The chariot of Bisket Jatra
Each year around March or April, the town of Bhaktapur in Kathmandu, Nepal, hosts its annual Bisket Jatra festival.
For days leading up to the opening of the week-long event, a chariot is constructed in the main square of the ancient city, piece by piece. At the close of the festival, the chariot is dismantled and stored carefully for another year.
Here, local boys play on the half-finished chariot in the days before the festival.
Crowds gather in Bhaktapur
On the first day of Bisket Jatra, thousands of people crowd into Bhaktapur to see the chariot careen through the narrow streets, pulled by teams of local men.
It’s a spectacle for tourists and Nepali alike, who follow the chariot en masse from square to square over the course of a few hours.
When the momentum stops
The chariot’s journey begins at the uppermost square of Bhaktapur, and travels through narrow streets and alleyways downhill to the bottom square, propelled by a combination of gravity and manpower.
However, occasionally the chariot becomes stuck and its downhill momentum isn’t enough to keep it going. In these cases, teams of men on either side of it yank it from either end in turn until the large wheels begin rolling again and it carries on.
Here, the chariot conveniently lost its momentum halfway through a turn that would have sent it straight into a heritage building. The alleys and turns in ancient Bhaktapur are tight, and it’s not uncommon to see power lines yanked down or wooden decorative features swiped by the out-of-control chariot.
To send it down the right track, teams of men and volunteers from the crowd try to correct the chariot’s course by tugging on the trailing ropes.
It's easier in the audience
While the young men strain and heave to turn the chariot, older onlookers and tourists quite happily stand back to enjoy the spectacle.
An unwinnable tug of war
Controlling or correcting the chariot gives young men a great opportunity to test their strength, as if battling for a tug of war they’ll never win. Although some come away bruised and dirty, they’re safe from serious harm as long as they remain above the heavy chariot.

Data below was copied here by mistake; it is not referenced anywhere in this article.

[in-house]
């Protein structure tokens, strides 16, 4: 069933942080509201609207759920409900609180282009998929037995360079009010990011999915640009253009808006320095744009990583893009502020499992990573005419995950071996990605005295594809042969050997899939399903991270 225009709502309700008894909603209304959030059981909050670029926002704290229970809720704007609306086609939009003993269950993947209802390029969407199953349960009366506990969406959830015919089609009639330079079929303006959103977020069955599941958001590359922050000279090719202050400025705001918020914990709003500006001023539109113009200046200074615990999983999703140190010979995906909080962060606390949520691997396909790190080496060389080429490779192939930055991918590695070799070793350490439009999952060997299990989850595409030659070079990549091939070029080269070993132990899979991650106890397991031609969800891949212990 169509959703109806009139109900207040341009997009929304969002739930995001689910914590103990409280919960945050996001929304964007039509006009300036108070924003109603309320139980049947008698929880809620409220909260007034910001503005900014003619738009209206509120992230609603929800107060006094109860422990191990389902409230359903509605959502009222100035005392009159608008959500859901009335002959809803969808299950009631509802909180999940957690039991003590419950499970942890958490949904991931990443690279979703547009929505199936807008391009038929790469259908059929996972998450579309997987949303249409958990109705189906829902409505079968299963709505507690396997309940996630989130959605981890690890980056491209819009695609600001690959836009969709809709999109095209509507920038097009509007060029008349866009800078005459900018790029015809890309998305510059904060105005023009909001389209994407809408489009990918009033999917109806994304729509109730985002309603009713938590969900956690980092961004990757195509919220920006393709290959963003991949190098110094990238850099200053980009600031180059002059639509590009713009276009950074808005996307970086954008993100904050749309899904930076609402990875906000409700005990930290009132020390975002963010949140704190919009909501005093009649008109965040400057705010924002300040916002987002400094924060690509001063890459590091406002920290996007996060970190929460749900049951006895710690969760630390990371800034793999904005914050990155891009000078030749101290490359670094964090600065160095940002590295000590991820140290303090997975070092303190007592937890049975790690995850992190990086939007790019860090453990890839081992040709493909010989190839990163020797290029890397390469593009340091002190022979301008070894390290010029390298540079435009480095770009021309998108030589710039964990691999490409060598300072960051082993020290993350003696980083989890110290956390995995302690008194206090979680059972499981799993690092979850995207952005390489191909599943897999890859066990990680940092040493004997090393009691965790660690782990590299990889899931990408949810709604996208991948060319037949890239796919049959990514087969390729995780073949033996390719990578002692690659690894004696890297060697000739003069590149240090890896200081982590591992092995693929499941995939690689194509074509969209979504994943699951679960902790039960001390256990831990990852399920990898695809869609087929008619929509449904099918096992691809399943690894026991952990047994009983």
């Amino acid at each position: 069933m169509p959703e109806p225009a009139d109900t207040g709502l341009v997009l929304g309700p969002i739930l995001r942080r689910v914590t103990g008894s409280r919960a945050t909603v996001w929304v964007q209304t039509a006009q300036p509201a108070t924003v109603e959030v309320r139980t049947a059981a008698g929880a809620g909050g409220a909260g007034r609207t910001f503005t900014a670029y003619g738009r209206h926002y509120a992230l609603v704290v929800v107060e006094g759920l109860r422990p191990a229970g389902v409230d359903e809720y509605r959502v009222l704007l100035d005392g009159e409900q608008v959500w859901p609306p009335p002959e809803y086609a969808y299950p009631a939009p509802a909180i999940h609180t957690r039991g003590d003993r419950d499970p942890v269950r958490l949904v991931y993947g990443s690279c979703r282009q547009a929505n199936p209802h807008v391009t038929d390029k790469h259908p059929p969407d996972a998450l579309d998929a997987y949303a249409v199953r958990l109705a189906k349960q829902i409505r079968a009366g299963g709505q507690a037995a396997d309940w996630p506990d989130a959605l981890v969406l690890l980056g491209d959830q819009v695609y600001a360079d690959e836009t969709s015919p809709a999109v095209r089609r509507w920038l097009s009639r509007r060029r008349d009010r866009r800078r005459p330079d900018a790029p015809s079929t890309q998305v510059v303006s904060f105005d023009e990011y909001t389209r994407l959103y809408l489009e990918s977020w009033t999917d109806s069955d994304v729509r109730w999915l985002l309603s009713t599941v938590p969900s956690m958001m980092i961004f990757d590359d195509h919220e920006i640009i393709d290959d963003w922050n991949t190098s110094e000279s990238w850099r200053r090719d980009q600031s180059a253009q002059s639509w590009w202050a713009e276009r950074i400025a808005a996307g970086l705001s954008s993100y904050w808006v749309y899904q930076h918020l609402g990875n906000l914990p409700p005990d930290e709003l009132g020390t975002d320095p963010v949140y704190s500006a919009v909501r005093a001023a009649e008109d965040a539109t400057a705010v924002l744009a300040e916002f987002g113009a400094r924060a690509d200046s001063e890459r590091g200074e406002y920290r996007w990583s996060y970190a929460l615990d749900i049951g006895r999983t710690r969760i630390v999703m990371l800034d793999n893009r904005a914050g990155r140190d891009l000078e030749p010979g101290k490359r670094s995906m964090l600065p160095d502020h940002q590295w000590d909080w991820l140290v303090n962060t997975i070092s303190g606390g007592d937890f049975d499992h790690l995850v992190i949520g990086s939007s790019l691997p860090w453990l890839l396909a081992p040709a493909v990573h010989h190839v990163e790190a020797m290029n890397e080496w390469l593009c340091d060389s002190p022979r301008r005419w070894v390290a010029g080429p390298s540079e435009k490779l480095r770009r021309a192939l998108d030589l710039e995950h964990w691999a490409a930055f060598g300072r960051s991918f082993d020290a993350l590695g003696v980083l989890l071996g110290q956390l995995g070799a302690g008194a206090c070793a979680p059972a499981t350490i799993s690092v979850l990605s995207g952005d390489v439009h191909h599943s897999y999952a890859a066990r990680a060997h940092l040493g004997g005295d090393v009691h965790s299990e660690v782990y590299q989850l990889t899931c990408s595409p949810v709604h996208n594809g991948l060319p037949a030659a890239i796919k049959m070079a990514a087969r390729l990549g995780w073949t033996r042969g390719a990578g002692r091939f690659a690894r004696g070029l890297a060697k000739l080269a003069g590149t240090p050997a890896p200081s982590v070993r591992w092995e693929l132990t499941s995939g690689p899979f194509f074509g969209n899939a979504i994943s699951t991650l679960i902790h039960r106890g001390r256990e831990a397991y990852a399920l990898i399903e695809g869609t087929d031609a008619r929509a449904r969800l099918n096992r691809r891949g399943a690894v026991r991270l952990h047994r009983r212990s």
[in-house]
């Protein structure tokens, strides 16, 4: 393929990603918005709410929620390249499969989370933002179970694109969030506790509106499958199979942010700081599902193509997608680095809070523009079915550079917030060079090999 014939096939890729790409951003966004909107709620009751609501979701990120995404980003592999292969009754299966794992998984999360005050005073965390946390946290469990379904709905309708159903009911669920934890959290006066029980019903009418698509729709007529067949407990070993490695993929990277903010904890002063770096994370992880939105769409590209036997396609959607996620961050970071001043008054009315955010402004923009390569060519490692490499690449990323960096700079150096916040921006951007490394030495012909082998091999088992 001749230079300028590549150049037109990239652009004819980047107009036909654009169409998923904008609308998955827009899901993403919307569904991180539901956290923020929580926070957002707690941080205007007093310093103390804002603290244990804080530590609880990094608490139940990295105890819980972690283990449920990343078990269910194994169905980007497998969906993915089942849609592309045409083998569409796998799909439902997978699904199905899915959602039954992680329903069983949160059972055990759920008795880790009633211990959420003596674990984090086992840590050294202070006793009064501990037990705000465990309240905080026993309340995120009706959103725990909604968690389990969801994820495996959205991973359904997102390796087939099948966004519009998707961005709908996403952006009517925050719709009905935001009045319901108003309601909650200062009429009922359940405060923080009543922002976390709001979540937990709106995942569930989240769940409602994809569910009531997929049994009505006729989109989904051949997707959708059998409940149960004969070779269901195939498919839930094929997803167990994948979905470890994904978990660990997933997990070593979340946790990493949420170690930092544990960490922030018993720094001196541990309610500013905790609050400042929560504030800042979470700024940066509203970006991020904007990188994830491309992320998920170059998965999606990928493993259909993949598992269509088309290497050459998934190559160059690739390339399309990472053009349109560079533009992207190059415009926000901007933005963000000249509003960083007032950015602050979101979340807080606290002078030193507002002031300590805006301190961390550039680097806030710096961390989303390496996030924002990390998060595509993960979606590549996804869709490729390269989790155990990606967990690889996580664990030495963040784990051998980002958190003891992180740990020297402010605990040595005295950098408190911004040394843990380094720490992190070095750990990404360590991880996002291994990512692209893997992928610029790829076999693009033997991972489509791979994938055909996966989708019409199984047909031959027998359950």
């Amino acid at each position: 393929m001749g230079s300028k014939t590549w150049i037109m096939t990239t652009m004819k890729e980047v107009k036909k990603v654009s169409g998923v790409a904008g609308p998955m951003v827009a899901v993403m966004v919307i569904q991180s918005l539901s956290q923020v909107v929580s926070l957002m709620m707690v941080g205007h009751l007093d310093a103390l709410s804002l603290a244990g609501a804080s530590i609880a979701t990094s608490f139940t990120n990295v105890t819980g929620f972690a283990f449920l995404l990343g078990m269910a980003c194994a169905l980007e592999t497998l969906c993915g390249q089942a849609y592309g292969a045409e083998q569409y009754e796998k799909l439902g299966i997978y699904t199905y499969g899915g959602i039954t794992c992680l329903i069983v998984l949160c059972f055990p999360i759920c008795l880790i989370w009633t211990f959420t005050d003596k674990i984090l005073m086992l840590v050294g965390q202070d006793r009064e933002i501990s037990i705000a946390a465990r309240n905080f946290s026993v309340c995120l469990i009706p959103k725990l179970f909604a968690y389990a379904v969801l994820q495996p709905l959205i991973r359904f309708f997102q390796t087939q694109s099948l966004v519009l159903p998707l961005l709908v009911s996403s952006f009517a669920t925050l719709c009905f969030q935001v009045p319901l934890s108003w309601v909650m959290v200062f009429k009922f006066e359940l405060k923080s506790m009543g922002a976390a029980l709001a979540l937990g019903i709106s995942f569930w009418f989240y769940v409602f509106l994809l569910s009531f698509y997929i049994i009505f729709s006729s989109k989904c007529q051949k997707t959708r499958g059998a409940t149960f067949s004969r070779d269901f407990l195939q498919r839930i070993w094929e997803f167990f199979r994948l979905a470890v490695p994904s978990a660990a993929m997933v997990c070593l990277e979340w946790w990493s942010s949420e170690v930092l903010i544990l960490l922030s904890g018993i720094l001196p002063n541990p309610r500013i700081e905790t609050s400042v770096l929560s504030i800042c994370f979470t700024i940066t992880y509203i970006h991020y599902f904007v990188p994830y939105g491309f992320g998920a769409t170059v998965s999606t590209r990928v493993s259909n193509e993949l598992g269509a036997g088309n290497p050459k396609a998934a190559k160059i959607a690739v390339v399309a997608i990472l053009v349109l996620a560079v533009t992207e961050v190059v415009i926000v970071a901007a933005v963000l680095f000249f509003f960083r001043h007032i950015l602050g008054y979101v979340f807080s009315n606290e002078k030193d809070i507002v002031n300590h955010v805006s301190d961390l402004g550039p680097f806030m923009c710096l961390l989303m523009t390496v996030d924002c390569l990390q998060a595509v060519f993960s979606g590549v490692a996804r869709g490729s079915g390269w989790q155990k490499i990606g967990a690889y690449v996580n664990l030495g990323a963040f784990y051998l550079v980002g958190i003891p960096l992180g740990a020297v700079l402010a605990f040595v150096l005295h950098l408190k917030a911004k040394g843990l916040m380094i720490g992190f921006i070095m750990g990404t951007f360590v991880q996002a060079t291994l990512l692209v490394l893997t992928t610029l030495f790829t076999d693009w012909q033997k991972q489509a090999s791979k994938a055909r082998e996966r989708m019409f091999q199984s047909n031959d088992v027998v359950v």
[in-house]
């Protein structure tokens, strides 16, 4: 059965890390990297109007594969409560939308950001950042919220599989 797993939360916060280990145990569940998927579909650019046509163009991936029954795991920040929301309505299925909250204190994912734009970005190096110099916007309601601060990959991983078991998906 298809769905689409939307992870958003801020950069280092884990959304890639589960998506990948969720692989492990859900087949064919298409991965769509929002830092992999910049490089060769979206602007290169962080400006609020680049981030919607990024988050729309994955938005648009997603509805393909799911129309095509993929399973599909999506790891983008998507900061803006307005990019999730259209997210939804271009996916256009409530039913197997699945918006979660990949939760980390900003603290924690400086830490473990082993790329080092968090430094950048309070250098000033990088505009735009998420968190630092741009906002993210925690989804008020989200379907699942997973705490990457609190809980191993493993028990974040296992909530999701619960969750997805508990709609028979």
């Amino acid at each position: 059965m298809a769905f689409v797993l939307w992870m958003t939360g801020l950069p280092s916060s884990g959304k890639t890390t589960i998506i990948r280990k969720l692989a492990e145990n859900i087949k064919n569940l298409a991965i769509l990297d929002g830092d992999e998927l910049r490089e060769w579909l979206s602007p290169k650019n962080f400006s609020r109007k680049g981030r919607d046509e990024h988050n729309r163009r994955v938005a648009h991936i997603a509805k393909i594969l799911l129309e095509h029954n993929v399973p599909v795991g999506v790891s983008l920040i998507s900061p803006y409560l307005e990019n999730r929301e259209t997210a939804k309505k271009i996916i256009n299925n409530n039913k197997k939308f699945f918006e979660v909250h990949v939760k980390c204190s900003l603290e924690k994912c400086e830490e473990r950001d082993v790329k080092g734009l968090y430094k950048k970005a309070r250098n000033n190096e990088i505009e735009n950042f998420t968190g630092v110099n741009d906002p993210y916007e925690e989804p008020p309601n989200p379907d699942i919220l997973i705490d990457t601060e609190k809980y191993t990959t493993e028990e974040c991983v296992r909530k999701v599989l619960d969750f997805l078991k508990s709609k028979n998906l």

From a safe distance
A local Newari man looks down from his window at the crowds chasing the chariot through the streets.
On the sidelines
This young boy, proudly bearing the Nepali flag on his cheek, was closely minded by his older sister while they waited for the chariot to enter this final stage of its journey.
Spectators can easily be trampled or crushed below the chariot wheels if they are trapped in front of it. While many young men see it as an adrenalin rush - leaping to grab hold of it as it passes, or standing in front until the last minute in a game of chicken - not all of them come away successful.
The chariot re-emerges
After a painful negotiation through the final tight passages, the chariot emerges down the channel into the final square.
The men who’ve been pulling with all their might to encourage it to make the right turns will now have to leap clear or be struck by the dangerously careening chariot.
Clinging to safety
While two men stand joyously on the front prow of the Bisket Jatra chariot, others cling desperately to the bottom, knowing that if they let go they could be seriously injured.
The chariot is now moving at speed and increasing in pace as it follows a steady and open descent to the final square.
The young man's thrill
Meanwhile other young men try to leap onto the chariot from behind, excited by the rush of riding through the crowd and being in centre stage.
The final resting place
The chariot finally slows to a halt amid a sea of spectators, both foreign and Nepali. People have been crowding the rooftops and windows for hours, waiting to see this final moment when the chariot comes to rest at the end of its journey.
The journey's end
Now it’s stationary and safe to approach, the crowd surges to touch the chariot and receive blessing from the deity housed inside it. The chariot will remain here for some days until the next part of its journey through the streets begins again.